Chicago comic Hannibal Buress sparked overdue outrage when Philadelphia Magazine posted a clip of his Oct. 17 bit online in which he called out comedian Bill Cosby for the growing list of rape allegations the famous actor has collected in recent years.
While many of the allegations against Cosby have been public for years, the actor has managed to keep a lid on them and maintain his wholesome, sweater-wearing image.
Until the clip of Buress’ show went viral, it seems most fans remained unaware of the multiple reported instances of rape and other forms of sexual assault against Cosby.
However, as Buress pointed out in his bit, a simple Google search of “Bill Cosby rape” will lead curious readers to a long scroll of reports on allegations against the actor, meaning that although the information has been readily available for years, it took a male comedian calling Cosby a “rapist” on stage to draw substantial attention to the issue, despite five of the 18 known women accusers speaking out from 2000–2006, according to a list of the accusers published online by Slate on Nov. 21.
Since Buress “stirred the pot” in October, nine more women have come forward, according to a Nov. 24 report by The Daily Beast. Cosby’s representatives have dismissed each new allegation, calling them “fabricated lies” and bringing up some of the women’s rough career paths or histories of drug-related problems in attempts to invalidate their claims.
While some fans have taken the accusations against Cosby seriously, others have shown continued support for the entertainer even after the nine new allegations arose Nov. 16–24.
Cosby performed for a sold-out crowd in Melbourne, Florida, on Nov. 21, and in a video published the same day by NBC News, fans shared their reasons for still coming out to see his shows in light of what is widely viewed as what could be one of the biggest rape scandals in recent memory.
“I don’t know these women, but don’t wait 36 years to accuse a man of raping you,” one unnamed Cosby fan told NBC in the video. “Do something as soon as it happens.”
While fans may be conflicted on how to react to the accusations against “America’s Dad,” networks involved in several of Cosby’s pending projects have quickly pulled the curtain.
Online video streaming company Netflix, Inc. announced on Nov. 18 it was postponing a stand-up comedy special starring Cosby, “Bill Cosby 77”—which was due out Nov. 28—NBC announced on Nov. 19 it had also canceled a project with Cosby that was still in the early development stages, according to a Nov. 20 Reuters report.
TV Land also stopped showing reruns of “The Cosby Show,” and according to the Reuters report, a spokeswoman for the network declined to comment further on the issue.
Although it is a common practice for successful corporations to dissociate themselves from a person or group in the midst of a scandal, it seems NBC, Netflix and TV Land are taking the allegations more seriously than the public.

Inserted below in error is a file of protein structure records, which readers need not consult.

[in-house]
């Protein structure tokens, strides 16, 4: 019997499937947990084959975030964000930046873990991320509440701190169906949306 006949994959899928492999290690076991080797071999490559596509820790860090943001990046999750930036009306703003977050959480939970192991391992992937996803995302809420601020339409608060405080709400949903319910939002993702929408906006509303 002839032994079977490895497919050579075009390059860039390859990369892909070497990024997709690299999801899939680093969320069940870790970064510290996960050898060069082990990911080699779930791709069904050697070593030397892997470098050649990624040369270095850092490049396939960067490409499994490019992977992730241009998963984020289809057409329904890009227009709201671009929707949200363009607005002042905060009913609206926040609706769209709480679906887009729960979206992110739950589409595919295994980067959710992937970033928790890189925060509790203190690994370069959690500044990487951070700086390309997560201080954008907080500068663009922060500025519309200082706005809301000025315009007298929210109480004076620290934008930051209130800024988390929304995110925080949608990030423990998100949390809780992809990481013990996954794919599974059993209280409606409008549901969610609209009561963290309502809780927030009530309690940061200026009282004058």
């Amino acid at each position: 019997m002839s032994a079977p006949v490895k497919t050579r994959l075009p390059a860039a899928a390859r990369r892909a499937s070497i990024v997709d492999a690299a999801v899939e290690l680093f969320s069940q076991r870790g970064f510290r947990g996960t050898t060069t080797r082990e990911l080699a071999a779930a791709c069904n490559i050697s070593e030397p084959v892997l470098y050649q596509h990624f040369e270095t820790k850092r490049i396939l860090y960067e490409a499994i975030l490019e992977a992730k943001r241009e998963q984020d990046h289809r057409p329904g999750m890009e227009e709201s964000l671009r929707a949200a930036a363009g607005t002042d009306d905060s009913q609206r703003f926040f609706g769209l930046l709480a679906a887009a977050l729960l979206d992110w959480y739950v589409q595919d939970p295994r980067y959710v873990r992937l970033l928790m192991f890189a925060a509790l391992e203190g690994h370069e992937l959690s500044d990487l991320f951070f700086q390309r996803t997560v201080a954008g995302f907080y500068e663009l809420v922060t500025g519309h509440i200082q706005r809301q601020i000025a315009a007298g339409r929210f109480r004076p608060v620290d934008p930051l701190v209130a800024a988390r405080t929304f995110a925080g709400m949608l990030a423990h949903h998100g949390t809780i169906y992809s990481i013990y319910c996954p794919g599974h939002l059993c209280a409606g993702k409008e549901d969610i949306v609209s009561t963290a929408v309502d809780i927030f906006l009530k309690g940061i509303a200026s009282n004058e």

While reflecting back on the days of watching Dr. Cliff Huxtable on screen easily draws feelings of nostalgia, fans need to realize that Cosby’s situation is a prime example of society protecting an alleged rapist rather than protecting the purported victims.
Aside from one case, which was settled for an undisclosed amount in a 2006 civil suit, none of the accusers has faced Cosby in court, according to the Slate report.
To this, some critical Cosby lovers have said that any true victim could or would have come out sooner, seeing as the alleged cases date as far back as 1965.
What those fans have failed to consider is the trauma and feelings of powerlessness those supposed victims—most of whom were in their teens or 20s when the alleged assaults would have taken place—would have been dealing with immediately following any assaults and the fear that any victim may feel toward speaking out against a rapist, let alone calling out one of the most beloved actors in the U.S. during the decades when he was at the top of his game.
While one woman was given money to shelve her complaint, the others have nothing to gain from accusing such an icon.
Those critical of the potential victims have also failed to consider that most victims can be afraid to share their stories for fear that the crime committed against them will serve as their sole legacy, and most would rather not have family, friends or the public associate their images with rape every time they see or hear of the victim.
While Cosby may never be convicted for any of the alleged crimes, the growing list of women he may have harmed should not be dismissed.
Even likable, charming and celebrated icons are not necessarily good people. Cosby could be innocent of the crimes he is being accused of, but fans should not dismiss the possibility that he is guilty simply because they grew up with him.